For the first time in its history, the Starkville High School Wind Ensemble will be the featured band at the 92nd annual State Band Clinic in Natchez.
Each year, the Chair of the Mississippi Bandmaster’s Association selects a Mississippi high school band to give an opening concert at the convention, which will include band directors from high schools and colleges across the state. SHS Director of Bands Shawn Sullivan said the ensemble would be performing for approximately 700 people at the clinic in Natchez.
“It’s very exciting that we were chosen,” Sullivan said. “They select one group from the state each year. The president of the Mississippi Bandmaster’s Association selects who they want to perform, so I was very excited when (Oak Grove High School Band Director and Mississippi Bandmaster’s Association President) Jerry Pickering asked us to perform.”
Sullivan said the band started rehearsing music for the performance at its band camp in the summer. He said much of the music chosen for the performance was more difficult than what the band usually played.
“All semester long during marching season, the kids in the wind ensemble would come in the morning for sectionals,” Sullivan said. “They’ve been coming after school once a week every week to practice for Natchez. They’ve really worked hard for it.”
Sullivan said he was humbled by the work the students put in.
“They work hard,” Sullivan said. “They buy into what I’m asking them to do. There’s so many things that they could choose to be doing besides this, but they choose to make music. Music is the one thing in this world we can all agree on. It’s the universal language that everybody can understand.”
The program for the concert will include Alfred Reed’s “The Hounds of Spring,” Julie Giroux’s “Our Cast Always,” Quincy Hilliard’s “Quiet Pride,” Percy Grainger’s “Shepherd’s Hey,” Clifton Taylor’s "Concertpiece for Marimba and Wind Ensemble” and David Lovrien’s “We Come A-Darkly Caroling," which will also feature the SHS Chamber Singers.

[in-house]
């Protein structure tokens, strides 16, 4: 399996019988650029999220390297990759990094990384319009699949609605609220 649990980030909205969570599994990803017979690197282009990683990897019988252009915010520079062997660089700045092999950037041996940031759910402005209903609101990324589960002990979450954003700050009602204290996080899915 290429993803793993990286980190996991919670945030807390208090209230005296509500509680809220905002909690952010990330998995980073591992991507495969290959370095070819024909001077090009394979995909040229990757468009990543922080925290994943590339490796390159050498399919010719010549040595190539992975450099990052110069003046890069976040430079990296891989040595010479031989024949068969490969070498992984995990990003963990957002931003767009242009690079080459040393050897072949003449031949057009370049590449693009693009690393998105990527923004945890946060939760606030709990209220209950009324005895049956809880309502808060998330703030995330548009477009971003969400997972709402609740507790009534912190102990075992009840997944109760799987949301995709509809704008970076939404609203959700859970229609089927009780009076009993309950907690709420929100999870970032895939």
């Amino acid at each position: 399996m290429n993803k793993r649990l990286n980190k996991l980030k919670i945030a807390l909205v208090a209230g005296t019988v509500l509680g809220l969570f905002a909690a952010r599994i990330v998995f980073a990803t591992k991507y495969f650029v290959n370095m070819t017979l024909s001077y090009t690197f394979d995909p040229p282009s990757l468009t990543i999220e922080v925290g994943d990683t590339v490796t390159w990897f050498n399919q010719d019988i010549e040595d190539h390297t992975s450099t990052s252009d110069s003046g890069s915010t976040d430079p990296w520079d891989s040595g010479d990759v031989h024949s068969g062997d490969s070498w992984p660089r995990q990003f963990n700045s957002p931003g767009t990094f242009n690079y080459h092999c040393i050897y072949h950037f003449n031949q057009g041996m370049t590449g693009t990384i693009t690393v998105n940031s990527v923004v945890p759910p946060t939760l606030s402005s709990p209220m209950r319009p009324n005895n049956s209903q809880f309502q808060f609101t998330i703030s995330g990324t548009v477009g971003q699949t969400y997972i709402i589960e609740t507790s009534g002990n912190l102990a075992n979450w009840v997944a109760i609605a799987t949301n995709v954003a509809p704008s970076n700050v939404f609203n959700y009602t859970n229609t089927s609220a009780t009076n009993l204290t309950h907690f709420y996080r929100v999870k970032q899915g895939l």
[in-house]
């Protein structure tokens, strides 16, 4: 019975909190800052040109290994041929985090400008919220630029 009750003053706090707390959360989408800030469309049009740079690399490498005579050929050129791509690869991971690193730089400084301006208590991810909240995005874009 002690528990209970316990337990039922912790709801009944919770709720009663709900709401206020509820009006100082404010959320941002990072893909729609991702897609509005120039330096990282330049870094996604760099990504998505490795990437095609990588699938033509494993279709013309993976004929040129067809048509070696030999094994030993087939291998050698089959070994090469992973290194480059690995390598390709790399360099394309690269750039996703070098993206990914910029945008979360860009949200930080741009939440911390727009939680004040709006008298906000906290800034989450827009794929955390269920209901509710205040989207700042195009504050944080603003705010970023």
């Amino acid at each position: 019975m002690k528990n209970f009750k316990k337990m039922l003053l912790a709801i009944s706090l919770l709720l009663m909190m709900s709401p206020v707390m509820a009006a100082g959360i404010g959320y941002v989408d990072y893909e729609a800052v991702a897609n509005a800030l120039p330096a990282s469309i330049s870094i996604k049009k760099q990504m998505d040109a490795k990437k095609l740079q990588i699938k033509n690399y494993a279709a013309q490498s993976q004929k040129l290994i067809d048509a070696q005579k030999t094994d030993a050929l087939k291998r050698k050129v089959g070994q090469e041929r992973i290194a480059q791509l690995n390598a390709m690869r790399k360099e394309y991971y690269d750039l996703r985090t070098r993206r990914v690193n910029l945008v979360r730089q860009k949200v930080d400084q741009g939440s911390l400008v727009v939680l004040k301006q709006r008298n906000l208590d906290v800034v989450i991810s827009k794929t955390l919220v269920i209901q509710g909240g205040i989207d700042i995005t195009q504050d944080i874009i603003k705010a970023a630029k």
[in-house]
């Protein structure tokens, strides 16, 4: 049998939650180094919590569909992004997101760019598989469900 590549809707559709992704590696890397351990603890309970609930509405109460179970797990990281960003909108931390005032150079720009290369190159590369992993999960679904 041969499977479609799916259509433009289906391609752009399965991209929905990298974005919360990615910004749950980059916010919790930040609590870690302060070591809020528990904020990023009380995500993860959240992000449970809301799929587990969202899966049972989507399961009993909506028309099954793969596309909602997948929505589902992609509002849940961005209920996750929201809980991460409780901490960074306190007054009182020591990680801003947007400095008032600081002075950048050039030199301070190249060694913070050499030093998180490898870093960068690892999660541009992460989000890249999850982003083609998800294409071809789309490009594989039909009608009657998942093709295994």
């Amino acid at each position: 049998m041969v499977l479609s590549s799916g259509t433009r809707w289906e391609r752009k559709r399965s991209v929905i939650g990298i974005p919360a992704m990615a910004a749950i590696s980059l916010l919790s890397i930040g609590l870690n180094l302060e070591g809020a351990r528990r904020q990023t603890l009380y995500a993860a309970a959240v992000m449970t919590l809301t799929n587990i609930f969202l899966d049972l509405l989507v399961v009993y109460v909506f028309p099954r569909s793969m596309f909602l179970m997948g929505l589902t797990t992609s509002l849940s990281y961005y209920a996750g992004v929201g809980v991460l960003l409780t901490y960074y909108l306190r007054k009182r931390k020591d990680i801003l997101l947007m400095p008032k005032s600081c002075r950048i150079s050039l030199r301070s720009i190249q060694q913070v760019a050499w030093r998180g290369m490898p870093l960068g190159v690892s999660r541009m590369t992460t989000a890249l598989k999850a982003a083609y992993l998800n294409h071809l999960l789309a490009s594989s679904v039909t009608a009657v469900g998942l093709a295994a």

Mississippi State University Associate Director of Bands Clifton Taylor will conduct his piece, with MSU associate professor of percussion Jason Baker as marimba soloist. The Giroux work will feature Demario Jefferson as guest conductor. The Hilliard work was commissioned for the band, and will be considered the piece’s world premiere. Hilliard is an alumnus of SHS and MSU.
Another guest will be Superintendent Eddie Peasant, who started his education career as a band director before moving into administration. Peasant will conduct the Grainger work, which was the last piece he conducted before moving from director of bands at Murrah High School in Jackson to assistant principal of Clinton High School.
"It's been fun being back on the podium in front of a group," Peasant said. "I told them the other day how long it had been. It's been since April of 2002 since I was on the podium conducting a group, so I'm excited to be in front of this outstanding wind ensemble and then to be conducting the same tune that was my final tune that I conducted as a band director."
Peasant said there were some similarities between leading a wind ensemble and leading a school district.
"I would compare it to leading a school district in that you're trying to get everyone to play on the same page of music, and there are different parts and different moving parts, and they have to all work together for it to all come together to make melodic sounds and rhythms all happen together," Peasant said.
Senior horn player Grace May discussed her experience preparing for the Natchez concert.
“We’ve put more into this concert than into any other concert that I’ve been a part of,” May said. “We’re all very excited because this is the biggest audience that may of us will ever have the chance to perform in front of.”
Senior bassoonist Eric Godwin also spoke to the importance of the performance.
“The music really challenges you, and you really have to adapt,” Godwin said.
“It just helps you grow as a musician.”
In addition to the performance in Natchez, the band will give a free concert featuring the same music at 6 p.m. on Dec. 10 at Lee Hall on the MSU campus.
“It’s tough, but I feel like in the last week or so, we’ve really started playing really well, and I’ve been surprisingly relaxed the past couple of days,” Sullivan said.